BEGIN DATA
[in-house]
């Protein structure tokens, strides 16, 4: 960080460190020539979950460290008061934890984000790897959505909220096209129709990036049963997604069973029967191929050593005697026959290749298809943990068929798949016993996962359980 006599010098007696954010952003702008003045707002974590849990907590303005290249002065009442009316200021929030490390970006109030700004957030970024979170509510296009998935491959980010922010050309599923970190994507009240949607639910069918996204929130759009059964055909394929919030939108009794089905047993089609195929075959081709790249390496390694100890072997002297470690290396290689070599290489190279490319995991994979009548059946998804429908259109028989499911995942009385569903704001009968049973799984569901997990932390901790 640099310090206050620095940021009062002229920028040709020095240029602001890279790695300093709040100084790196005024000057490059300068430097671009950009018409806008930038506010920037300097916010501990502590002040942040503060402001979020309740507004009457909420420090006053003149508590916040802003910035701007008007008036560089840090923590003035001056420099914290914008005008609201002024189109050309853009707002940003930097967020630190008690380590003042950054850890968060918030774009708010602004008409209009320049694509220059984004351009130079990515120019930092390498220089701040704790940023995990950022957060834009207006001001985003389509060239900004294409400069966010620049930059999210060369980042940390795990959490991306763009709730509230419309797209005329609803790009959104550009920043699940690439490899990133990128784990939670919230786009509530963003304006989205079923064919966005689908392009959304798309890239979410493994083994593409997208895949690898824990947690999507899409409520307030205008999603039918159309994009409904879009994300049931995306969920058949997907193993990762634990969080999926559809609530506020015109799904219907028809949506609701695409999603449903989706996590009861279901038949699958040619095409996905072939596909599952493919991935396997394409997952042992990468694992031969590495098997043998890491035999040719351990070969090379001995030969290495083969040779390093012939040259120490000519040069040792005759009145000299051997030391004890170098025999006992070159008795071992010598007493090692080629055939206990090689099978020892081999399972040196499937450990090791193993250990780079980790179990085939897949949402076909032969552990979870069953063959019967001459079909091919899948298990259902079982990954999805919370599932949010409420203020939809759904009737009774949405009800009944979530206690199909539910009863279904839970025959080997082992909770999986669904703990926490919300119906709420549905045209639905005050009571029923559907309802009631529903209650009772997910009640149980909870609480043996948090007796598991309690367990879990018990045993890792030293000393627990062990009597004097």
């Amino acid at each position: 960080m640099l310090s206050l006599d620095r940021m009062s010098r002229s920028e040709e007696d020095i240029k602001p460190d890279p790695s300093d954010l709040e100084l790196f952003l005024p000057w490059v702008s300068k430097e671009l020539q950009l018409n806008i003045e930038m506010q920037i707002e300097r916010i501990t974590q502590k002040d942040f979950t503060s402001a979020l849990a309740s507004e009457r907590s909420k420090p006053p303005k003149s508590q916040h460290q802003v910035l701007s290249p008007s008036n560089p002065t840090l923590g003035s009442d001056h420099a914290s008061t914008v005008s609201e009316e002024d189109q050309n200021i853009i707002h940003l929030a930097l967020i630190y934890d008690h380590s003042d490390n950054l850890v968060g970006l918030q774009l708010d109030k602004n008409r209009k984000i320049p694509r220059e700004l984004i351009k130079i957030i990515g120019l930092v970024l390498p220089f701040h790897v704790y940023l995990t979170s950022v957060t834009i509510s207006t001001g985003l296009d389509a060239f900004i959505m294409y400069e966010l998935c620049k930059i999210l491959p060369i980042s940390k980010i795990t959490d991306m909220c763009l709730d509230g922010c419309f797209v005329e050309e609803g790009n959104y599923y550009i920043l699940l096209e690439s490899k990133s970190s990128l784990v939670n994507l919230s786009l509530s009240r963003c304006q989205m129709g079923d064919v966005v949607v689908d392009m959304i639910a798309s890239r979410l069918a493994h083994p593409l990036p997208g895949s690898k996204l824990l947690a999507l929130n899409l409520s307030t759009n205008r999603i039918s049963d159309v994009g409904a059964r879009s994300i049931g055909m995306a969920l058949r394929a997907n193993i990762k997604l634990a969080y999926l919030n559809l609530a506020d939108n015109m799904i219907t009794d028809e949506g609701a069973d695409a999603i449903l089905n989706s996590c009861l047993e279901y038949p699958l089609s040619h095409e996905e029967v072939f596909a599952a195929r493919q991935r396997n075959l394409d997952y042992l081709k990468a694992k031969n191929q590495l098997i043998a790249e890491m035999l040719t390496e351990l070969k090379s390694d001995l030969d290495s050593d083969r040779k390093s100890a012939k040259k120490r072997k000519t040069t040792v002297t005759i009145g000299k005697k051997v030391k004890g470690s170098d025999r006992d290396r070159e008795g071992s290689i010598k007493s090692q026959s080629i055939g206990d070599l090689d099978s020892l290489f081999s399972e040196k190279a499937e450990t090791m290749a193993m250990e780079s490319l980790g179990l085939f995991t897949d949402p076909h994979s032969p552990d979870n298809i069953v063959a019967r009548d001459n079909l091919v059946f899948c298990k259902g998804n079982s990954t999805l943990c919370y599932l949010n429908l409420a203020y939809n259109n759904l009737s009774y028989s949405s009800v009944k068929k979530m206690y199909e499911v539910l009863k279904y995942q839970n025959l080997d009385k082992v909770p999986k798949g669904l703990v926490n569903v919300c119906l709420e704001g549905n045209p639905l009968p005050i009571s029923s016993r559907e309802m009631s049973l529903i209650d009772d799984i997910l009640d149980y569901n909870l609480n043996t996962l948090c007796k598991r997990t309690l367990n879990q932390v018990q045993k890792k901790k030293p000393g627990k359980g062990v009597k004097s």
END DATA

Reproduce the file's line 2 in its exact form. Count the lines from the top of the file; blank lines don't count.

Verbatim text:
């Protein structure tokens, strides 16, 4: 960080460190020539979950460290008061934890984000790897959505909220096209129709990036049963997604069973029967191929050593005697026959290749298809943990068929798949016993996962359980 006599010098007696954010952003702008003045707002974590849990907590303005290249002065009442009316200021929030490390970006109030700004957030970024979170509510296009998935491959980010922010050309599923970190994507009240949607639910069918996204929130759009059964055909394929919030939108009794089905047993089609195929075959081709790249390496390694100890072997002297470690290396290689070599290489190279490319995991994979009548059946998804429908259109028989499911995942009385569903704001009968049973799984569901997990932390901790 640099310090206050620095940021009062002229920028040709020095240029602001890279790695300093709040100084790196005024000057490059300068430097671009950009018409806008930038506010920037300097916010501990502590002040942040503060402001979020309740507004009457909420420090006053003149508590916040802003910035701007008007008036560089840090923590003035001056420099914290914008005008609201002024189109050309853009707002940003930097967020630190008690380590003042950054850890968060918030774009708010602004008409209009320049694509220059984004351009130079990515120019930092390498220089701040704790940023995990950022957060834009207006001001985003389509060239900004294409400069966010620049930059999210060369980042940390795990959490991306763009709730509230419309797209005329609803790009959104550009920043699940690439490899990133990128784990939670919230786009509530963003304006989205079923064919966005689908392009959304798309890239979410493994083994593409997208895949690898824990947690999507899409409520307030205008999603039918159309994009409904879009994300049931995306969920058949997907193993990762634990969080999926559809609530506020015109799904219907028809949506609701695409999603449903989706996590009861279901038949699958040619095409996905072939596909599952493919991935396997394409997952042992990468694992031969590495098997043998890491035999040719351990070969090379001995030969290495083969040779390093012939040259120490000519040069040792005759009145000299051997030391004890170098025999006992070159008795071992010598007493090692080629055939206990090689099978020892081999399972040196499937450990090791193993250990780079980790179990085939897949949402076909032969552990979870069953063959019967001459079909091919899948298990259902079982990954999805919370599932949010409420203020939809759904009737009774949405009800009944979530206690199909539910009863279904839970025959080997082992909770999986669904703990926490919300119906709420549905045209639905005050009571029923559907309802009631529903209650009772997910009640149980909870609480043996948090007796598991309690367990879990018990045993890792030293000393627990062990009597004097």